(Harrowing Historical Nonfiction Bestseller About a Courageous Fight for Justice)
Wow! 5+++ stars! Highly recommend!
This is a harrowing true story about young women, many of them immigrants, who worked in plants in Newark/Orange, NJ and Ottawa, Canada painting watch and clock dials with radium so that the numbers would be luminous. The story takes place in the 1920s.
At the time, radium was said to be very safe. The young women were instructed to insert the paint brushes into their mouths so that the paint brush line would be very thin. “Lip, dip, and paint” was the process they were taught as they dipped their paint brushes into radium paint.
The health issues and excruciating deaths that occurred with many of the women are told in horrific detail. Unfortunately, the majority of dentists, doctors, and supervisors that they went to for advice and evaluation dismissed them.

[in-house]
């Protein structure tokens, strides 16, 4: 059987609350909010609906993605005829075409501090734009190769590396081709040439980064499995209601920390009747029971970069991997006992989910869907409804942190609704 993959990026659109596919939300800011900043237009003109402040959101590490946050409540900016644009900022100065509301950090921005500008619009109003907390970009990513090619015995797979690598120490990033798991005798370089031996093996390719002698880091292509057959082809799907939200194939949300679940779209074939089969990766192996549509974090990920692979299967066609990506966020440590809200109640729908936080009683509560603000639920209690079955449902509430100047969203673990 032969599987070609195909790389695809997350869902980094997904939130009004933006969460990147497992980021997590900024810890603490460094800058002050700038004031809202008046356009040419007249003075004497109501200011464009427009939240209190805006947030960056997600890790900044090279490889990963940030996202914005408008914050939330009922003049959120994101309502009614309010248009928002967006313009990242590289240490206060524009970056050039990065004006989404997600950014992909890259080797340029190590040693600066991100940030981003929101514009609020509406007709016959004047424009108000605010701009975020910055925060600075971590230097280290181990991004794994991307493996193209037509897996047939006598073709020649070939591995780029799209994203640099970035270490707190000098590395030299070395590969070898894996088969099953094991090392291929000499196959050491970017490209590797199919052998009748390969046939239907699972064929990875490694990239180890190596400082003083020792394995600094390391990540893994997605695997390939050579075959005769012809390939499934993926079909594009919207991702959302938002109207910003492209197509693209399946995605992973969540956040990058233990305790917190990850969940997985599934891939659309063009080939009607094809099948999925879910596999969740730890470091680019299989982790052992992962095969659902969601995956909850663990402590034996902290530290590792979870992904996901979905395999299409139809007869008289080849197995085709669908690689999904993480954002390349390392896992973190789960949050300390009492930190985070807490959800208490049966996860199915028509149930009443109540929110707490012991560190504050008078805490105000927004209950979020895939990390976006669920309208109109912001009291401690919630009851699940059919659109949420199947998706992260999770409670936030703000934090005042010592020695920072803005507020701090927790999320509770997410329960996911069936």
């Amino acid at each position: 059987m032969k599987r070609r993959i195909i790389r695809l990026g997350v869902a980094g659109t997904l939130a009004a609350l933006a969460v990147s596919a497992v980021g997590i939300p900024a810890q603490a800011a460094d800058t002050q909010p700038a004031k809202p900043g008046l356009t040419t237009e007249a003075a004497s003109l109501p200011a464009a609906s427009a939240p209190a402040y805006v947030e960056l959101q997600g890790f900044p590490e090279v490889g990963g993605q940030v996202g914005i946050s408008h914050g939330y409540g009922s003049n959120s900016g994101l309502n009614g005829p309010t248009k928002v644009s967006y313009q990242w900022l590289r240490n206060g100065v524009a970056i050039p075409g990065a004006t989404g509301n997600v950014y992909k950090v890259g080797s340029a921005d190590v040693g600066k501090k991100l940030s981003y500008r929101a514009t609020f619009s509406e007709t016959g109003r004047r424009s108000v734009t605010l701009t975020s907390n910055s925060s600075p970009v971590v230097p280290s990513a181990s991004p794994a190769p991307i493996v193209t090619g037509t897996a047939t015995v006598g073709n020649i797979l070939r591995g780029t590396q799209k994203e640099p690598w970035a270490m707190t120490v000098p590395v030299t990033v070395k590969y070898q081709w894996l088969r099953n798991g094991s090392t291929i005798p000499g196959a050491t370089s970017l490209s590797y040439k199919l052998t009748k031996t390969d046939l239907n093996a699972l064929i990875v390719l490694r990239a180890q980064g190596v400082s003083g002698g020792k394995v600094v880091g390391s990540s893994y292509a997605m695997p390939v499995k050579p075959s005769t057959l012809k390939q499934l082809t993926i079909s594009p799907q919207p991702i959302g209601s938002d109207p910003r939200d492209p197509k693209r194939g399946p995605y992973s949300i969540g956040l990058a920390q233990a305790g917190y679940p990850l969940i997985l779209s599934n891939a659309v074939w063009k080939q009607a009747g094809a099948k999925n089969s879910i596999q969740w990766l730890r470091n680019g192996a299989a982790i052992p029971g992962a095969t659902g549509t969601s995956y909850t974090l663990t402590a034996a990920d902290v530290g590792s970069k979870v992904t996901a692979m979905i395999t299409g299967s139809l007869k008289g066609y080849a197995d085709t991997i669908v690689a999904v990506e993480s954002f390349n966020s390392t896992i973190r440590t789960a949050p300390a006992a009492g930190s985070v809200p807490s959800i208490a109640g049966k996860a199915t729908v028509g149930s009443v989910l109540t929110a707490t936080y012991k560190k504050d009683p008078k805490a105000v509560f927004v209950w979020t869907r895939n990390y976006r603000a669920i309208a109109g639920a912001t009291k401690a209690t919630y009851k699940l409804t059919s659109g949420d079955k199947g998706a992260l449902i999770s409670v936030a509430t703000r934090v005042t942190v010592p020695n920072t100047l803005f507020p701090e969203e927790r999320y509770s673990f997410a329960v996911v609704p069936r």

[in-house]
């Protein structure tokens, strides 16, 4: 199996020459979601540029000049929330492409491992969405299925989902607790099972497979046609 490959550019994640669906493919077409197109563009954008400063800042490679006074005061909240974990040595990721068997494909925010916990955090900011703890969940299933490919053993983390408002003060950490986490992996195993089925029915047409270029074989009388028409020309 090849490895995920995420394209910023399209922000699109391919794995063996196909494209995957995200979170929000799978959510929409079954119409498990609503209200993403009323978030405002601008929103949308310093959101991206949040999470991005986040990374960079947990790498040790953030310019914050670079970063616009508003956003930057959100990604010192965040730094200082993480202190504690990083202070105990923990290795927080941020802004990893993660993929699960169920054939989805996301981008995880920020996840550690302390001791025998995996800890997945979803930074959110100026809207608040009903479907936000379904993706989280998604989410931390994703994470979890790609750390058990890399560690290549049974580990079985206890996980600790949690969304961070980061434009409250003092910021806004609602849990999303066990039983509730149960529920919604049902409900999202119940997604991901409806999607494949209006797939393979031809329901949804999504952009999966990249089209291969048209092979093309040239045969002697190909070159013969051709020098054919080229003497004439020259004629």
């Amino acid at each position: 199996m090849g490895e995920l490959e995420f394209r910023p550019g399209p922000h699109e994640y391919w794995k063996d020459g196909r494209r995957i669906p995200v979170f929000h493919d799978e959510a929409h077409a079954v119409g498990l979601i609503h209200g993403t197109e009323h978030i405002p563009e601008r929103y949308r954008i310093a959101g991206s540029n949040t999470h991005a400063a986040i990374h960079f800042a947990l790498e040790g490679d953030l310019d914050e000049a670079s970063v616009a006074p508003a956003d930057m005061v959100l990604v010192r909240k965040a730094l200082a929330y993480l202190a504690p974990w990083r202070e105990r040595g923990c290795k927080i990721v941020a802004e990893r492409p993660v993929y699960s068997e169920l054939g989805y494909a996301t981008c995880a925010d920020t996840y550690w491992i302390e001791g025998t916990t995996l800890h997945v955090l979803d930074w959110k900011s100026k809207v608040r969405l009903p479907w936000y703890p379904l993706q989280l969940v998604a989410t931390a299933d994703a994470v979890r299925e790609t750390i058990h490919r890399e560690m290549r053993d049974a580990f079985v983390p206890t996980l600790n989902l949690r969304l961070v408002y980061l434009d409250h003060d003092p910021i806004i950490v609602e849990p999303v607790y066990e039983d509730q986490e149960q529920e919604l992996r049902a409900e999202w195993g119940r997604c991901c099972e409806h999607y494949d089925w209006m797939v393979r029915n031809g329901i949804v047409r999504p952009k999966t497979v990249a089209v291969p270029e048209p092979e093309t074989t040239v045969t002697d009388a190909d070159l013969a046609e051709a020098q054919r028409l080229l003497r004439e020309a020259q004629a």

The existing workers compensation laws during that time were narrowly constrained; radium poisoning claims did not meet the criteria and the statue of limitations was too short.
Yet many of these women continued to fight for their lives and for social and economic justice. Fortunately, there were some doctors, dentists, and attorneys who championed their cause.
This is a riveting story of young women with workplace injuries championing to have their employer provide medical and financial assistance and to prevent other employees from radium poisoning.